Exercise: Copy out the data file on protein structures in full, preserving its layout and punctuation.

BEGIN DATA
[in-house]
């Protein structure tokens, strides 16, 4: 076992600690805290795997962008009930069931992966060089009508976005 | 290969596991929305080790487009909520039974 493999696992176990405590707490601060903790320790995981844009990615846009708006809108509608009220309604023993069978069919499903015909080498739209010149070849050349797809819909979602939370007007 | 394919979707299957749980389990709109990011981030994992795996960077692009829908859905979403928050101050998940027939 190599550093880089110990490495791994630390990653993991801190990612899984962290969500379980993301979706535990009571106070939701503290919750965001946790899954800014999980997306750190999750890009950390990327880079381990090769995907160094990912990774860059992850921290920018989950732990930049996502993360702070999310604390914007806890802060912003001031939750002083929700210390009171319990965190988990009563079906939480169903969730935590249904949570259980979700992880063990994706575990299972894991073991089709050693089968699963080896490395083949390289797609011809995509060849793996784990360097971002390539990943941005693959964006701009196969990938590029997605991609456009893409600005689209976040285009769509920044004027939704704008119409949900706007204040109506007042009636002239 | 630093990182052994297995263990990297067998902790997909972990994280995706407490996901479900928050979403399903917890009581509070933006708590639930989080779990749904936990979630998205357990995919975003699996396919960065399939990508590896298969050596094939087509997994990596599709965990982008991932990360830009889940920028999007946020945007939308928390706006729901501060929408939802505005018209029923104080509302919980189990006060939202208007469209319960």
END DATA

[in-house]
């Protein structure tokens, strides 16, 4: 076992600690805290795997962008009930069931992966060089009508976005 | 290969596991929305080790487009909520039974 493999696992176990405590707490601060903790320790995981844009990615846009708006809108509608009220309604023993069978069919499903015909080498739209010149070849050349797809819909979602939370007007 | 394919979707299957749980389990709109990011981030994992795996960077692009829908859905979403928050101050998940027939 190599550093880089110990490495791994630390990653993991801190990612899984962290969500379980993301979706535990009571106070939701503290919750965001946790899954800014999980997306750190999750890009950390990327880079381990090769995907160094990912990774860059992850921290920018989950732990930049996502993360702070999310604390914007806890802060912003001031939750002083929700210390009171319990965190988990009563079906939480169903969730935590249904949570259980979700992880063990994706575990299972894991073991089709050693089968699963080896490395083949390289797609011809995509060849793996784990360097971002390539990943941005693959964006701009196969990938590029997605991609456009893409600005689209976040285009769509920044004027939704704008119409949900706007204040109506007042009636002239 | 630093990182052994297995263990990297067998902790997909972990994280995706407490996901479900928050979403399903917890009581509070933006708590639930989080779990749904936990979630998205357990995919975003699996396919960065399939990508590896298969050596094939087509997994990596599709965990982008991932990360830009889940920028999007946020945007939308928390706006729901501060929408939802505005018209029923104080509302919980189990006060939202208007469209319960």